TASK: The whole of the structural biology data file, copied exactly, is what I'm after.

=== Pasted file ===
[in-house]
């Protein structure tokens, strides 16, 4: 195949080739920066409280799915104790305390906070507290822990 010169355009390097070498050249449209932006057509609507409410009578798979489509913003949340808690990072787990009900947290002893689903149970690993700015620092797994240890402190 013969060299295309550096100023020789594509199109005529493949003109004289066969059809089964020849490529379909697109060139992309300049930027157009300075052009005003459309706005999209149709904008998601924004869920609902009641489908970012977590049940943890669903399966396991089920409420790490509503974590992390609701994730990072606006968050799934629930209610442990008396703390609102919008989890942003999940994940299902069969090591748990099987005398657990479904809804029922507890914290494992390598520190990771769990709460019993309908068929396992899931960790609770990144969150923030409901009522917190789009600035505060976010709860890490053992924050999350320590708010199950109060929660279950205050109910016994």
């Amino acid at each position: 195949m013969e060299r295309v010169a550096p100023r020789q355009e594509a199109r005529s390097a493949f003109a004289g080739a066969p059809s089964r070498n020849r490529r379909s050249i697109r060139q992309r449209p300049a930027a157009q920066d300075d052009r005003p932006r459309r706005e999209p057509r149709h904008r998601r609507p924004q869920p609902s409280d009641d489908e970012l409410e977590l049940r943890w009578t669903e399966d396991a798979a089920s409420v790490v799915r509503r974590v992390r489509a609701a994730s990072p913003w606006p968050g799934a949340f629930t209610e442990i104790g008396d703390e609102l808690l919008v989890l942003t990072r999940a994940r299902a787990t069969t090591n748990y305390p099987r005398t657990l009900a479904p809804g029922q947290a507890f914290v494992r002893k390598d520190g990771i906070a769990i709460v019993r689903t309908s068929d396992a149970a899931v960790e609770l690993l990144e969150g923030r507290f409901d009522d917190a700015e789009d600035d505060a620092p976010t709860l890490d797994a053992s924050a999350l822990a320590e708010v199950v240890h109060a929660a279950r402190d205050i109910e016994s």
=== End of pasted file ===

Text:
[in-house]
């Protein structure tokens, strides 16, 4: 195949080739920066409280799915104790305390906070507290822990 010169355009390097070498050249449209932006057509609507409410009578798979489509913003949340808690990072787990009900947290002893689903149970690993700015620092797994240890402190 013969060299295309550096100023020789594509199109005529493949003109004289066969059809089964020849490529379909697109060139992309300049930027157009300075052009005003459309706005999209149709904008998601924004869920609902009641489908970012977590049940943890669903399966396991089920409420790490509503974590992390609701994730990072606006968050799934629930209610442990008396703390609102919008989890942003999940994940299902069969090591748990099987005398657990479904809804029922507890914290494992390598520190990771769990709460019993309908068929396992899931960790609770990144969150923030409901009522917190789009600035505060976010709860890490053992924050999350320590708010199950109060929660279950205050109910016994």
């Amino acid at each position: 195949m013969e060299r295309v010169a550096p100023r020789q355009e594509a199109r005529s390097a493949f003109a004289g080739a066969p059809s089964r070498n020849r490529r379909s050249i697109r060139q992309r449209p300049a930027a157009q920066d300075d052009r005003p932006r459309r706005e999209p057509r149709h904008r998601r609507p924004q869920p609902s409280d009641d489908e970012l409410e977590l049940r943890w009578t669903e399966d396991a798979a089920s409420v790490v799915r509503r974590v992390r489509a609701a994730s990072p913003w606006p968050g799934a949340f629930t209610e442990i104790g008396d703390e609102l808690l919008v989890l942003t990072r999940a994940r299902a787990t069969t090591n748990y305390p099987r005398t657990l009900a479904p809804g029922q947290a507890f914290v494992r002893k390598d520190g990771i906070a769990i709460v019993r689903t309908s068929d396992a149970a899931v960790e609770l690993l990144e969150g923030r507290f409901d009522d917190a700015e789009d600035d505060a620092p976010t709860l890490d797994a053992s924050a999350l822990a320590e708010v199950v240890h109060a929660a279950r402190d205050i109910e016994s």